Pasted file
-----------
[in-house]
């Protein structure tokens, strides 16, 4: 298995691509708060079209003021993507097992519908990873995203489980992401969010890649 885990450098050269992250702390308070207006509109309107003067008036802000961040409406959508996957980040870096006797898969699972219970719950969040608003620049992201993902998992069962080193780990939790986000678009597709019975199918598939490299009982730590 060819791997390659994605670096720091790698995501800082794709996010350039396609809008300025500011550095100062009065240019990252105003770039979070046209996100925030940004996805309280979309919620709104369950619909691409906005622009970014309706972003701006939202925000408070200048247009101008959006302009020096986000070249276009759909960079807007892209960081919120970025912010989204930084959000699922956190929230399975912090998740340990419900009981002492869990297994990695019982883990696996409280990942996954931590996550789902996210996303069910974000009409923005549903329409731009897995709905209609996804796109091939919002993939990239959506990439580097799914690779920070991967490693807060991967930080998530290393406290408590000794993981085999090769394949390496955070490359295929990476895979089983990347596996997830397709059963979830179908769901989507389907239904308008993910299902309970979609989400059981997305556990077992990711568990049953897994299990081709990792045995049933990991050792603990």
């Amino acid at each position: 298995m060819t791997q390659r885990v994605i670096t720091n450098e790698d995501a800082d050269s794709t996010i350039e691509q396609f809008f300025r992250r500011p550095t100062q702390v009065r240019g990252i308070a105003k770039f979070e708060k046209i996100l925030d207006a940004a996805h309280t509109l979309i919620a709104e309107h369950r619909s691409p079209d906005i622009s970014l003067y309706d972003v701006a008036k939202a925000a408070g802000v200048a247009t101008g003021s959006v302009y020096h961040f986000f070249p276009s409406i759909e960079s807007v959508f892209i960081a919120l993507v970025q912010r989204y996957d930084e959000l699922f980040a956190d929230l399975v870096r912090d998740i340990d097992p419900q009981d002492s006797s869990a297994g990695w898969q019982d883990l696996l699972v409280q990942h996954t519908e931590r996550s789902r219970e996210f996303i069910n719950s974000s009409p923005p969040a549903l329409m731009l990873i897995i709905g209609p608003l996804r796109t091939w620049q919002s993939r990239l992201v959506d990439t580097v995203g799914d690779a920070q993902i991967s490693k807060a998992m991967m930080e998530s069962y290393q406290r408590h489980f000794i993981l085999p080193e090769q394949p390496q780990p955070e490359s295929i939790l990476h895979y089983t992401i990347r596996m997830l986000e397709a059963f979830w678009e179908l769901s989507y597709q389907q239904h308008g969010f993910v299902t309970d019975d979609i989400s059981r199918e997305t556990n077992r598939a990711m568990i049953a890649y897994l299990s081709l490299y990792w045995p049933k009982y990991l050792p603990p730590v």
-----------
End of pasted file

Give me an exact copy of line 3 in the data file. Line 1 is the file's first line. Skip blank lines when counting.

């Amino acid at each position: 298995m060819t791997q390659r885990v994605i670096t720091n450098e790698d995501a800082d050269s794709t996010i350039e691509q396609f809008f300025r992250r500011p550095t100062q702390v009065r240019g990252i308070a105003k770039f979070e708060k046209i996100l925030d207006a940004a996805h309280t509109l979309i919620a709104e309107h369950r619909s691409p079209d906005i622009s970014l003067y309706d972003v701006a008036k939202a925000a408070g802000v200048a247009t101008g003021s959006v302009y020096h961040f986000f070249p276009s409406i759909e960079s807007v959508f892209i960081a919120l993507v970025q912010r989204y996957d930084e959000l699922f980040a956190d929230l399975v870096r912090d998740i340990d097992p419900q009981d002492s006797s869990a297994g990695w898969q019982d883990l696996l699972v409280q990942h996954t519908e931590r996550s789902r219970e996210f996303i069910n719950s974000s009409p923005p969040a549903l329409m731009l990873i897995i709905g209609p608003l996804r796109t091939w620049q919002s993939r990239l992201v959506d990439t580097v995203g799914d690779a920070q993902i991967s490693k807060a998992m991967m930080e998530s069962y290393q406290r408590h489980f000794i993981l085999p080193e090769q394949p390496q780990p955070e490359s295929i939790l990476h895979y089983t992401i990347r596996m997830l986000e397709a059963f979830w678009e179908l769901s989507y597709q389907q239904h308008g969010f993910v299902t309970d019975d979609i989400s059981r199918e997305t556990n077992r598939a990711m568990i049953a890649y897994l299990s081709l490299y990792w045995p049933k009982y990991l050792p603990p730590v």